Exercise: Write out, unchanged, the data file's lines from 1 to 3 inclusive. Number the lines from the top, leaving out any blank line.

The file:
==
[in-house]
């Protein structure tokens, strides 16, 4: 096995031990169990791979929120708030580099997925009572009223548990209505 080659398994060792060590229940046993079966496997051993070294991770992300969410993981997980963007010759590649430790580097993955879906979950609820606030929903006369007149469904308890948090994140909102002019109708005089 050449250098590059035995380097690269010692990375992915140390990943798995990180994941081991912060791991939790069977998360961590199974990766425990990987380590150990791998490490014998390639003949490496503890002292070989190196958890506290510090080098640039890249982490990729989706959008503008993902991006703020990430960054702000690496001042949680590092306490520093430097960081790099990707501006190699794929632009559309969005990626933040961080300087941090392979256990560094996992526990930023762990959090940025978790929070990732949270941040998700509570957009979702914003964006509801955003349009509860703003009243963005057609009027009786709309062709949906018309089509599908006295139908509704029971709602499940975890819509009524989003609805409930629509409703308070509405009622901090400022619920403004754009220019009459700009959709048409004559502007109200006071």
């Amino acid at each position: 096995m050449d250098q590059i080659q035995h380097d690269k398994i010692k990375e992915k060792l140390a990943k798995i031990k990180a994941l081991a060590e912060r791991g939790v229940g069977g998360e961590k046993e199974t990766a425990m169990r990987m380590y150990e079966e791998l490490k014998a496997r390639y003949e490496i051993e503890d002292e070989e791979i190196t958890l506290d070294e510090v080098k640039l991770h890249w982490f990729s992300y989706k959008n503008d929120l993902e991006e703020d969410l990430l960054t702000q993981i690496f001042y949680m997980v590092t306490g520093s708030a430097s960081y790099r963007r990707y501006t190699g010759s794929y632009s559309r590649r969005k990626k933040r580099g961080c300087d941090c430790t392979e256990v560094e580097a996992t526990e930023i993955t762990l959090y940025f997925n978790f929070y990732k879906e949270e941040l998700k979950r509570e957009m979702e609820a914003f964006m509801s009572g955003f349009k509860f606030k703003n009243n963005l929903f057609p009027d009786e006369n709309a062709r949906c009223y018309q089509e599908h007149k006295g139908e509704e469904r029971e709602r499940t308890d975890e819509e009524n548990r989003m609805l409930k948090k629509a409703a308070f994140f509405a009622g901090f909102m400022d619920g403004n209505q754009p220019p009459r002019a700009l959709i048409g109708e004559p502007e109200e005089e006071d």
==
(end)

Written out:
[in-house]
């Protein structure tokens, strides 16, 4: 096995031990169990791979929120708030580099997925009572009223548990209505 080659398994060792060590229940046993079966496997051993070294991770992300969410993981997980963007010759590649430790580097993955879906979950609820606030929903006369007149469904308890948090994140909102002019109708005089 050449250098590059035995380097690269010692990375992915140390990943798995990180994941081991912060791991939790069977998360961590199974990766425990990987380590150990791998490490014998390639003949490496503890002292070989190196958890506290510090080098640039890249982490990729989706959008503008993902991006703020990430960054702000690496001042949680590092306490520093430097960081790099990707501006190699794929632009559309969005990626933040961080300087941090392979256990560094996992526990930023762990959090940025978790929070990732949270941040998700509570957009979702914003964006509801955003349009509860703003009243963005057609009027009786709309062709949906018309089509599908006295139908509704029971709602499940975890819509009524989003609805409930629509409703308070509405009622901090400022619920403004754009220019009459700009959709048409004559502007109200006071």
């Amino acid at each position: 096995m050449d250098q590059i080659q035995h380097d690269k398994i010692k990375e992915k060792l140390a990943k798995i031990k990180a994941l081991a060590e912060r791991g939790v229940g069977g998360e961590k046993e199974t990766a425990m169990r990987m380590y150990e079966e791998l490490k014998a496997r390639y003949e490496i051993e503890d002292e070989e791979i190196t958890l506290d070294e510090v080098k640039l991770h890249w982490f990729s992300y989706k959008n503008d929120l993902e991006e703020d969410l990430l960054t702000q993981i690496f001042y949680m997980v590092t306490g520093s708030a430097s960081y790099r963007r990707y501006t190699g010759s794929y632009s559309r590649r969005k990626k933040r580099g961080c300087d941090c430790t392979e256990v560094e580097a996992t526990e930023i993955t762990l959090y940025f997925n978790f929070y990732k879906e949270e941040l998700k979950r509570e957009m979702e609820a914003f964006m509801s009572g955003f349009k509860f606030k703003n009243n963005l929903f057609p009027d009786e006369n709309a062709r949906c009223y018309q089509e599908h007149k006295g139908e509704e469904r029971e709602r499940t308890d975890e819509e009524n548990r989003m609805l409930k948090k629509a409703a308070f994140f509405a009622g901090f909102m400022d619920g403004n209505q754009p220019p009459r002019a700009l959709i048409g109708e004559p502007e109200e005089e006071d």